posted by Lisa on .
A block of mass 2.50 kg is pushed 2.40 m along a frictionless horizontal table by a constant 10.0 N force directed 25.0° below the horizontal.
(a) Determine the work done by the applied force.
(b) Determine the work done by the normal force exerted by the table.
(c) Determine the work done by the force of gravity.
(d) Determine the work done by the net force on the block.
2. A skier starts from rest at the top of a hill that is inclined at 9.5° with the horizontal. The hillside is 150 m long, and the coefficient of friction between snow and skis is 0.0750. At the bottom of the hill, the snow is level and the coefficient of friction is unchanged. How far does the skier glide along the horizontal portion of the snow before coming to rest?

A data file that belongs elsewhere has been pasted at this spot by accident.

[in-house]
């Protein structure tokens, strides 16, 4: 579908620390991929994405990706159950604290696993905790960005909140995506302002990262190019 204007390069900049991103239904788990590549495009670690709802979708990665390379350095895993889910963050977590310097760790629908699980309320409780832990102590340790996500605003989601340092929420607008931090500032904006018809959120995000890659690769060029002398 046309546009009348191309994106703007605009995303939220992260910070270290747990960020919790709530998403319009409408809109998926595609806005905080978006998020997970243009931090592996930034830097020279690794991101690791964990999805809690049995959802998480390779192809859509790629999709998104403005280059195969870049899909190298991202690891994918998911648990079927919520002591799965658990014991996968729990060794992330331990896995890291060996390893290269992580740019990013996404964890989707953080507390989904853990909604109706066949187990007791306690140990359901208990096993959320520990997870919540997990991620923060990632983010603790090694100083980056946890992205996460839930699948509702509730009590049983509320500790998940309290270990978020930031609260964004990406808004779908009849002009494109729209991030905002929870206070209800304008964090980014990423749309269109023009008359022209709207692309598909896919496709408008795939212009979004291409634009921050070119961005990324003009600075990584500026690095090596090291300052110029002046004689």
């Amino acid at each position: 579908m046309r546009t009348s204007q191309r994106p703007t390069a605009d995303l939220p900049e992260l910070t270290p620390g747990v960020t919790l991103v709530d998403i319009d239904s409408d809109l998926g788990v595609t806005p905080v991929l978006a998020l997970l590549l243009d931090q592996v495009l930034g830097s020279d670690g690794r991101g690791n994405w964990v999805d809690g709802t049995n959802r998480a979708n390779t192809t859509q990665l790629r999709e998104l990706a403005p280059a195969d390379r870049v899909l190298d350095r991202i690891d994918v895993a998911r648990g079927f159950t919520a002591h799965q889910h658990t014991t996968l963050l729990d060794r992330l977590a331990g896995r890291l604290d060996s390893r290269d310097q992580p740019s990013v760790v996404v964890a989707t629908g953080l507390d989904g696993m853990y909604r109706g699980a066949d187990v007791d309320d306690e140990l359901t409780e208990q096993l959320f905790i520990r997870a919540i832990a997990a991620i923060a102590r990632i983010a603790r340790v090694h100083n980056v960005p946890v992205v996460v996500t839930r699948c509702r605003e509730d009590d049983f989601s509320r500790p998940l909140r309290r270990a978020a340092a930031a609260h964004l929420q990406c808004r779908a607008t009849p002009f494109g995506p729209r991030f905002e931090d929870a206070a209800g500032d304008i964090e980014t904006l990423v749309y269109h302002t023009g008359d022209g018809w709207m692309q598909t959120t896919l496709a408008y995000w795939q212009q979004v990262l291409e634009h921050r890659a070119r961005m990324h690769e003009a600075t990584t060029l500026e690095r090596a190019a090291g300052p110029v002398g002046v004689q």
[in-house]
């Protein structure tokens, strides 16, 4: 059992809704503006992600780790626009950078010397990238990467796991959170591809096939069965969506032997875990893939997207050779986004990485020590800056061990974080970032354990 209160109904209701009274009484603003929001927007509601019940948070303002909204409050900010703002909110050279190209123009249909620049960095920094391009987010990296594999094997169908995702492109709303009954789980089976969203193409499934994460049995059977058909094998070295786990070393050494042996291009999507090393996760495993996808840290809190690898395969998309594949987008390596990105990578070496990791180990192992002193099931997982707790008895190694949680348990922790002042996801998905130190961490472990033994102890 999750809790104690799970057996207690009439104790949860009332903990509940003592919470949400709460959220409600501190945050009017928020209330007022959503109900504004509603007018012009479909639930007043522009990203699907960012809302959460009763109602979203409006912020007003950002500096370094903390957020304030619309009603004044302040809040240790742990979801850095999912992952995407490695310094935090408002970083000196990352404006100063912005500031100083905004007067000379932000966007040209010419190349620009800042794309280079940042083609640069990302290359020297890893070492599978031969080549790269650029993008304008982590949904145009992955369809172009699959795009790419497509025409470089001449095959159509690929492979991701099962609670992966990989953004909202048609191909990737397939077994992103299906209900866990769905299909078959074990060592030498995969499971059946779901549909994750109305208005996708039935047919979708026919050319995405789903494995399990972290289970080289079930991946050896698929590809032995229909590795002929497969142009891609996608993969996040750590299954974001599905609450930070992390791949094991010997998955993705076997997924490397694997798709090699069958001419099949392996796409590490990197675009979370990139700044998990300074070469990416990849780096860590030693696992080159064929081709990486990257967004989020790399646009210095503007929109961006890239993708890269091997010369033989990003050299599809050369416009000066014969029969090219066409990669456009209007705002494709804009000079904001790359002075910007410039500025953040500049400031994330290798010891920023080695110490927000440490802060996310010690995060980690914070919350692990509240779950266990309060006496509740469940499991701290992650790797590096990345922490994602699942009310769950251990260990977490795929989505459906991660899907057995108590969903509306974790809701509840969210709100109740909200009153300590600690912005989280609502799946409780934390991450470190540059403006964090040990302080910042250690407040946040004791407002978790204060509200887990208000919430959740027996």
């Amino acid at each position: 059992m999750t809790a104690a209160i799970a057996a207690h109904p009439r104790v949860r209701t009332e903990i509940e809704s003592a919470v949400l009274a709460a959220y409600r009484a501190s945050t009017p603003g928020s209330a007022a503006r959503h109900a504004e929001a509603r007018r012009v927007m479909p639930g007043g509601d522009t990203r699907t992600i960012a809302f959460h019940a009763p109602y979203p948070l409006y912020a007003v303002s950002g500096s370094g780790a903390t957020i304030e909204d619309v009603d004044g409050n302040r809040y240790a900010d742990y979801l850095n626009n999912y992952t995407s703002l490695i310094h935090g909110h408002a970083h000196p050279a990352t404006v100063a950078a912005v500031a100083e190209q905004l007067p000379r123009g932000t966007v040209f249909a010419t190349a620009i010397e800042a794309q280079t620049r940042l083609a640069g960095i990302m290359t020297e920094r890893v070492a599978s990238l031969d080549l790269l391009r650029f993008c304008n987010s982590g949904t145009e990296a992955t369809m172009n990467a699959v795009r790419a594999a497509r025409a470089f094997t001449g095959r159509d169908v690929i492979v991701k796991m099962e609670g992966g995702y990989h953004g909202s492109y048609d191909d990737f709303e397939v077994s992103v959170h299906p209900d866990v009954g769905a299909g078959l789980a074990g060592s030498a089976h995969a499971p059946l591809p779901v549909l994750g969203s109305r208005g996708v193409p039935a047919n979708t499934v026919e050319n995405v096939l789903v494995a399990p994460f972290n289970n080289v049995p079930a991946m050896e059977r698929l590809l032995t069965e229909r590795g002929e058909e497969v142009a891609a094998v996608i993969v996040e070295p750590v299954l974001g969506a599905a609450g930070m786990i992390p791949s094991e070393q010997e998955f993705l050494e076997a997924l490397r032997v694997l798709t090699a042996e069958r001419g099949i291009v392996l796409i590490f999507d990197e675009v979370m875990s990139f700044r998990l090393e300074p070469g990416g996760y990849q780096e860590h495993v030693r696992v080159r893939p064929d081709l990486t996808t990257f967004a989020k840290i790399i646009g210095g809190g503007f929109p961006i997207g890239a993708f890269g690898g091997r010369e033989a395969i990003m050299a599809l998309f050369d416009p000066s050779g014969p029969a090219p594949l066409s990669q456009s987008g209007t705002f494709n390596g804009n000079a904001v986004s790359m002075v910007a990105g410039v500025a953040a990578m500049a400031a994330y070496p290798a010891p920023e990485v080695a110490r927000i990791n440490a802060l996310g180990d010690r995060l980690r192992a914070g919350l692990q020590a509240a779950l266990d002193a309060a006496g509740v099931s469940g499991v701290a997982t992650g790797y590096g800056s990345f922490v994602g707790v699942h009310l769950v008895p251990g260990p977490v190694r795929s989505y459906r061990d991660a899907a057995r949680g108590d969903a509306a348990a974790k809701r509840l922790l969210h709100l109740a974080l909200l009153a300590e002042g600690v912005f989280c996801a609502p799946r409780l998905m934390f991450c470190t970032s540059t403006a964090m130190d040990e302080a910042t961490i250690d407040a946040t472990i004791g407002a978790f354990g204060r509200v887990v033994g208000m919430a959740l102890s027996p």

The only trick here is to break up the force into horizontal components. The pushing force is the horizontal component. I assume you can do that. The vertical component of the pushing force does no work, no does gravity, as there is no movement in the vertical direction.
On the second, I would break it into parts, down the hill, and horizontal.
Potential energy at top of hill=fricion work downhill + friction work horizontal.
PE=mu*mass*g*cosTheta*150 + mu*mass*g*distance.
Notice mass will divide out when you put mgh in for PE, so then solve for distance.
im still really confused
work is done when a force operates in the direction of the force.
work=force*distance, when the force and distance are in the same direction.